ChatGPT and Bard AI Synthesis Can Make Citation Impossible

You can only have a citation when you obtain a fact or an argument from a discrete source. And when you make no inferences of your own, but simply present them “as is”. But the complexity of the questions that ChatGPT can answer demonstrates that finding a citation can be impossible. Here’s an example:

ChatGPT Complex Question and Answer
ChatGPT Complex Question and Answer

This is a question that is not answered on any single website. Go ahead, type the following query into Google search and see what you get:

What’s the connection of the Global Justice Movement to bureaucratic systems as explained by David Graeber in his book “The utopia of rules?”

Answer: You get nothing. What ChatGPT has done here is equivalent to a Ph.D. referencing multiple sources, synthesizing the answers, making connections, and presenting a wholly original thought. Such answers are impossible to buttress with citations. If anything, the citation should be ChatGPT itself!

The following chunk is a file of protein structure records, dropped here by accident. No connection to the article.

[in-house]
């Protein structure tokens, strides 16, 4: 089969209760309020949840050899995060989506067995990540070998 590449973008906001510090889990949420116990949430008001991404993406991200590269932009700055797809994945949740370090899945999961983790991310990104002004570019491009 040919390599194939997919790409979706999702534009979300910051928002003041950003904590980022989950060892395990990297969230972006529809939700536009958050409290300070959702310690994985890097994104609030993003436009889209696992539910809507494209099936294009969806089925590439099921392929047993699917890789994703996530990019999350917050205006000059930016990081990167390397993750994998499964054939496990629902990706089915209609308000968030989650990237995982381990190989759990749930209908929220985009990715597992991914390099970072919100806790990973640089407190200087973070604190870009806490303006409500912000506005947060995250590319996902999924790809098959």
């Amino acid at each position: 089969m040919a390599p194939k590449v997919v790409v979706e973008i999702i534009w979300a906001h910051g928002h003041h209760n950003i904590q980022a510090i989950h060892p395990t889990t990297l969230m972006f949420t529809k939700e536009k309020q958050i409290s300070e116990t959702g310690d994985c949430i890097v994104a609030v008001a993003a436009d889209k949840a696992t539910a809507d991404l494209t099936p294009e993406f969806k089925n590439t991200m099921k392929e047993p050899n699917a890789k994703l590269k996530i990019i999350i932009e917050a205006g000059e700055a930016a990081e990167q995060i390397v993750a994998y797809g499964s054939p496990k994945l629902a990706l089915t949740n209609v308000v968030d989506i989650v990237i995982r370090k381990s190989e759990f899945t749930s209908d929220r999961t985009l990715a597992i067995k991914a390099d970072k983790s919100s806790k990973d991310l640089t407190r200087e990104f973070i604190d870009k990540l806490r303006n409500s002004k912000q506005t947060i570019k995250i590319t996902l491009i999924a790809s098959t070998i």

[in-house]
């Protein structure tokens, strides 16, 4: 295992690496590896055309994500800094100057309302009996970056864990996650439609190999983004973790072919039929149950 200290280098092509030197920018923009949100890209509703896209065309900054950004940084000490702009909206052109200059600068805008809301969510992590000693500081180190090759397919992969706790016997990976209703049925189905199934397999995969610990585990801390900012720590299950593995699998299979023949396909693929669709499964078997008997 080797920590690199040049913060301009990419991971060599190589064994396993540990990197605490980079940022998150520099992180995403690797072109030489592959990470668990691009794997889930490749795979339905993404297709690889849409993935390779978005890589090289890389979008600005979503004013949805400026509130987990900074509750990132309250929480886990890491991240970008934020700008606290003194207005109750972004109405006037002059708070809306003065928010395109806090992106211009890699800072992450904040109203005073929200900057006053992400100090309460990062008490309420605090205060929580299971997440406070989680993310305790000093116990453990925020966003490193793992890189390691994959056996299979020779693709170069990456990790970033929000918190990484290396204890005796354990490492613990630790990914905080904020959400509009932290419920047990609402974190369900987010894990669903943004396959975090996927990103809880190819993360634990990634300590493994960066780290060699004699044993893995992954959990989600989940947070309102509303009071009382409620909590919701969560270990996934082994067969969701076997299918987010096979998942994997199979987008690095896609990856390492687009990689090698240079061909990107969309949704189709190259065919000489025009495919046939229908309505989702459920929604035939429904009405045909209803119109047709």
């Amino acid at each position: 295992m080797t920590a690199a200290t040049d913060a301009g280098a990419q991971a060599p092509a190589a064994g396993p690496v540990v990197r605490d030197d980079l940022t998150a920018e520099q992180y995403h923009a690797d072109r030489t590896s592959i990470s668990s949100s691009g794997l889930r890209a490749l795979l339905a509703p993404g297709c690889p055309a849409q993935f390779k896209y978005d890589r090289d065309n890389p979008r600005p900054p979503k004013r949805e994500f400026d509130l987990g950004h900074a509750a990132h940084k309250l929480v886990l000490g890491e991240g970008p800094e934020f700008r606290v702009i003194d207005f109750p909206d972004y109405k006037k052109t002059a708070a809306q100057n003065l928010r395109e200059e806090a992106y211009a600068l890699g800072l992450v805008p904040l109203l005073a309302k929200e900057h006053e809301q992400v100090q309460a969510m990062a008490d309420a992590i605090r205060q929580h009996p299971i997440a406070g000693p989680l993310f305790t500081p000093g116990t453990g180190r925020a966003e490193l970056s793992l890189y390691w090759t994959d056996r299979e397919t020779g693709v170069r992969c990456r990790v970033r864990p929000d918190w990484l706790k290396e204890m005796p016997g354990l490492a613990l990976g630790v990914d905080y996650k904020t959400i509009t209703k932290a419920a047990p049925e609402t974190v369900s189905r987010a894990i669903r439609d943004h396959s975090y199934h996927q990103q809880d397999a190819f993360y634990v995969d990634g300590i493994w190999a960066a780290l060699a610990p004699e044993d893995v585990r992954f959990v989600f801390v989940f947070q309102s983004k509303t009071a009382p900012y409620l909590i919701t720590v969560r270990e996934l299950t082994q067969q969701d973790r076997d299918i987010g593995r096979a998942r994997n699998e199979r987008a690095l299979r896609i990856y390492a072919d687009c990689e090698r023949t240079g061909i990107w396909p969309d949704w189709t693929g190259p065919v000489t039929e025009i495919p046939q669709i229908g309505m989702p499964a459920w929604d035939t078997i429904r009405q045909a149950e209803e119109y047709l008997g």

ChatGPT can answer infinitely complex long-tailed queries that probably get asked only once in the history of mankind. How do you provide citations for this when no website has the answer?

AI vs Google’s Featured Snippets

I’ve seen some SEOs claim that because Google already uses featured snippets with citations in its search results, it can do the same with Bard. But anyone making this comparison has never used ChatGPT. It’s so much more than a run-of-the-mill featured snippet. Google’s featured snippet is a verbatim replication of a website’s text, so it makes perfect sense to cite the original source – perhaps even for legal reasons.

But what ChatGPT does and what Google’s Bard claim to do is synthesize information, and it’s impossible to cite.

Which Source to Cite?